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Cliff Notes, Moby Dick – and Rashi

Cliff Notes, Moby Dick – and Rashi

Rabbi Joshua Hammerman is spiritual leader of Temple Beth El in Stamford, Conn.

Q: My teacher thinks I plagiarized an essay, but I didn’t. True, I looked at Cliff Notes about the assigned book, Moby Dick, but I also read much of it and only used the notes as a guide. So what’s wrong with that?

A. Truth be told, I lifted this question off the Cliff Notes website. I didn’t lift it, really… I adapted it. But since I credited the source, I didn’t do anything unethical. Cliff defines plagiarism as “any time you copy, borrow, or quote someone and don’t give them credit… and pass it off as your own writing.”

The rabbinic sages put it more positively: “One who mentions a teaching in the name of the one who originally said it brings redemption to the world.” (Avot 6:6)

If you gave credit, you didn’t plagiarize, and you should tell your teacher that. But, the more interesting question is whether reliance on Cliff Notes is a form of cheating. Not surprisingly, that question does not appear on the Cliff Notes website.

Everyone takes short cuts. I’ve based many a sermon on the spark of another rabbi’s thoughts. But the internet has made it far too easy, and too tempting, to forgo good old fashioned reading in order to save time. In effect, we’re filtering Moby Dick through someone else’s spout, and Will Shakespeare has been reduced to simple plot lines.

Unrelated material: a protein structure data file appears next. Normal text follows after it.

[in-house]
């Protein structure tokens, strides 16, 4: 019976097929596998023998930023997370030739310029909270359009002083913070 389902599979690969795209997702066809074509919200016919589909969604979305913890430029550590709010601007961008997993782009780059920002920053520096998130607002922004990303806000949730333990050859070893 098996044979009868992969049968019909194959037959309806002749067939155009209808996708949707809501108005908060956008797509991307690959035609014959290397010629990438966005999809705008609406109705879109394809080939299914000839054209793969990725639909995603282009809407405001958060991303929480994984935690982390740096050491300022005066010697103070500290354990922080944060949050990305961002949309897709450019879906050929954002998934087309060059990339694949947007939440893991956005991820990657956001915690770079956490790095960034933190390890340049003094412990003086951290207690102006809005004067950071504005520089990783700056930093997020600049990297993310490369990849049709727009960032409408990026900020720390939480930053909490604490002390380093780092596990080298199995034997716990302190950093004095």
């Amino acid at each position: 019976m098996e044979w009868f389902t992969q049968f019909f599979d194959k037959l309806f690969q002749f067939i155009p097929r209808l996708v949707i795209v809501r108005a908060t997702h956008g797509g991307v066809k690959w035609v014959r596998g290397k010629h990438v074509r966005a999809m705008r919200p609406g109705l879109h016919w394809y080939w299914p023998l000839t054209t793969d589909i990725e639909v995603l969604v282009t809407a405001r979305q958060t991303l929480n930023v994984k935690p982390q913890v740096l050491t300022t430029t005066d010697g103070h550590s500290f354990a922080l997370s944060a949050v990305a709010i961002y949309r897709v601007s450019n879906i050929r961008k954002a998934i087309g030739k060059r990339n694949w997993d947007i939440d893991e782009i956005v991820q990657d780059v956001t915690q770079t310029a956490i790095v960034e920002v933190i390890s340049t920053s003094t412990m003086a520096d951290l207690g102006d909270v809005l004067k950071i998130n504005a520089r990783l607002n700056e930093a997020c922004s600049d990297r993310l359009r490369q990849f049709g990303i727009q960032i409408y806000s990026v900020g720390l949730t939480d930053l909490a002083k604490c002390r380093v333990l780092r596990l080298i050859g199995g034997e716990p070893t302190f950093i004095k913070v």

Jews have long had their own Cliff Notes, and we call him Rashi. Even his name is shortened, as it’s an acronym for Rabbi Shlomo ben Yitzchak. It’s long been a pet peeve of mine that Jewish schools teaching Bible only as “Chumash with Rashi,” filter an eternal text through the eyes (brilliant though he was) of a guy who lived in a very specific time and place, 11th century France. Rashi, like Cliff Notes, makes the text more accessible, but his commentary should be a springboard and not a shortcut.

In our day, Rabbi Adin Steinsaltz has become the new Rashi, and Talmud professors routinely beg their students not to rely on his brilliantly concise Talmud commentary as a crutch (something I confess to having done on more than one occasion). Steinsaltz’ accomplishment was recently celebrated on a Global Day of Jewish Learning.

We’re all busy people and sometimes corners need to be cut. But reliance on study aids isn’t a question of stealing from another. You’re just cheating yourself.

Rabbi Joshua Hammerman is spiritual leader of Temple Beth El in Stamford, CT. Read his blog here, and follow him on Twitter.
Have an ethical dilemma? Email Rabbi Hammerman at

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